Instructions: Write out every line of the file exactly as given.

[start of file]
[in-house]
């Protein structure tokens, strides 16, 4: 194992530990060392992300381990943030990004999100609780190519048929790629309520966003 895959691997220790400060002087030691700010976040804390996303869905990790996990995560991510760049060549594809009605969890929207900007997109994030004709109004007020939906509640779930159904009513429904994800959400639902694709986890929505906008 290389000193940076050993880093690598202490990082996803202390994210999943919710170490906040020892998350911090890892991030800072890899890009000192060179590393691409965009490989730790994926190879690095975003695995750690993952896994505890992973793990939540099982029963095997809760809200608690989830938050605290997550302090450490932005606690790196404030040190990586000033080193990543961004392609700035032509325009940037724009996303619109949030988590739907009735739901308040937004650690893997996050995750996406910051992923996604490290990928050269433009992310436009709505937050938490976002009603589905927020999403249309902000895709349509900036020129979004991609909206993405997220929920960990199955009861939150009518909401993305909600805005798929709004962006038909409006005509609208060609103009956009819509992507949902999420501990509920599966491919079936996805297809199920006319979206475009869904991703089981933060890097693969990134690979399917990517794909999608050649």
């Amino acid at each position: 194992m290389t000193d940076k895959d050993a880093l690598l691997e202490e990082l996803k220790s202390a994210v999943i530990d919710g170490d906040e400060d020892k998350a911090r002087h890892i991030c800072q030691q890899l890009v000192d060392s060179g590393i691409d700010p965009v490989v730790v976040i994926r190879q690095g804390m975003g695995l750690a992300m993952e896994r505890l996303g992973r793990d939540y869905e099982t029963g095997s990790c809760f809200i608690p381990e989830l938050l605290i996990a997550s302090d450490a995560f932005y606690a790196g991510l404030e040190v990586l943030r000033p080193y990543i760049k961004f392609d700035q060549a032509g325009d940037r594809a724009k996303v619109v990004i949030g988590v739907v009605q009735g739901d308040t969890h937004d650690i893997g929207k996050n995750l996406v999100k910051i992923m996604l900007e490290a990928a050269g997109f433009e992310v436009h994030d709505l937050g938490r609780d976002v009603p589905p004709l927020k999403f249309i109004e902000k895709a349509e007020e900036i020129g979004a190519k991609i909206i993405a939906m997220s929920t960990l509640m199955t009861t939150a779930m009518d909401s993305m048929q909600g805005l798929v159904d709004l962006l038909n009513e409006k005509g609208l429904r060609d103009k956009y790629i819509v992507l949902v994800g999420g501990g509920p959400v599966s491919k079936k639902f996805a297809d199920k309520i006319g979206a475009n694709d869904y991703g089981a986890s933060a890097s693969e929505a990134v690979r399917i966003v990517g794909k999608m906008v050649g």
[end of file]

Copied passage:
[in-house]
């Protein structure tokens, strides 16, 4: 194992530990060392992300381990943030990004999100609780190519048929790629309520966003 895959691997220790400060002087030691700010976040804390996303869905990790996990995560991510760049060549594809009605969890929207900007997109994030004709109004007020939906509640779930159904009513429904994800959400639902694709986890929505906008 290389000193940076050993880093690598202490990082996803202390994210999943919710170490906040020892998350911090890892991030800072890899890009000192060179590393691409965009490989730790994926190879690095975003695995750690993952896994505890992973793990939540099982029963095997809760809200608690989830938050605290997550302090450490932005606690790196404030040190990586000033080193990543961004392609700035032509325009940037724009996303619109949030988590739907009735739901308040937004650690893997996050995750996406910051992923996604490290990928050269433009992310436009709505937050938490976002009603589905927020999403249309902000895709349509900036020129979004991609909206993405997220929920960990199955009861939150009518909401993305909600805005798929709004962006038909409006005509609208060609103009956009819509992507949902999420501990509920599966491919079936996805297809199920006319979206475009869904991703089981933060890097693969990134690979399917990517794909999608050649």
């Amino acid at each position: 194992m290389t000193d940076k895959d050993a880093l690598l691997e202490e990082l996803k220790s202390a994210v999943i530990d919710g170490d906040e400060d020892k998350a911090r002087h890892i991030c800072q030691q890899l890009v000192d060392s060179g590393i691409d700010p965009v490989v730790v976040i994926r190879q690095g804390m975003g695995l750690a992300m993952e896994r505890l996303g992973r793990d939540y869905e099982t029963g095997s990790c809760f809200i608690p381990e989830l938050l605290i996990a997550s302090d450490a995560f932005y606690a790196g991510l404030e040190v990586l943030r000033p080193y990543i760049k961004f392609d700035q060549a032509g325009d940037r594809a724009k996303v619109v990004i949030g988590v739907v009605q009735g739901d308040t969890h937004d650690i893997g929207k996050n995750l996406v999100k910051i992923m996604l900007e490290a990928a050269g997109f433009e992310v436009h994030d709505l937050g938490r609780d976002v009603p589905p004709l927020k999403f249309i109004e902000k895709a349509e007020e900036i020129g979004a190519k991609i909206i993405a939906m997220s929920t960990l509640m199955t009861t939150a779930m009518d909401s993305m048929q909600g805005l798929v159904d709004l962006l038909n009513e409006k005509g609208l429904r060609d103009k956009y790629i819509v992507l949902v994800g999420g501990g509920p959400v599966s491919k079936k639902f996805a297809d199920k309520i006319g979206a475009n694709d869904y991703g089981a986890s933060a890097s693969e929505a990134v690979r399917i966003v990517g794909k999608m906008v050649g």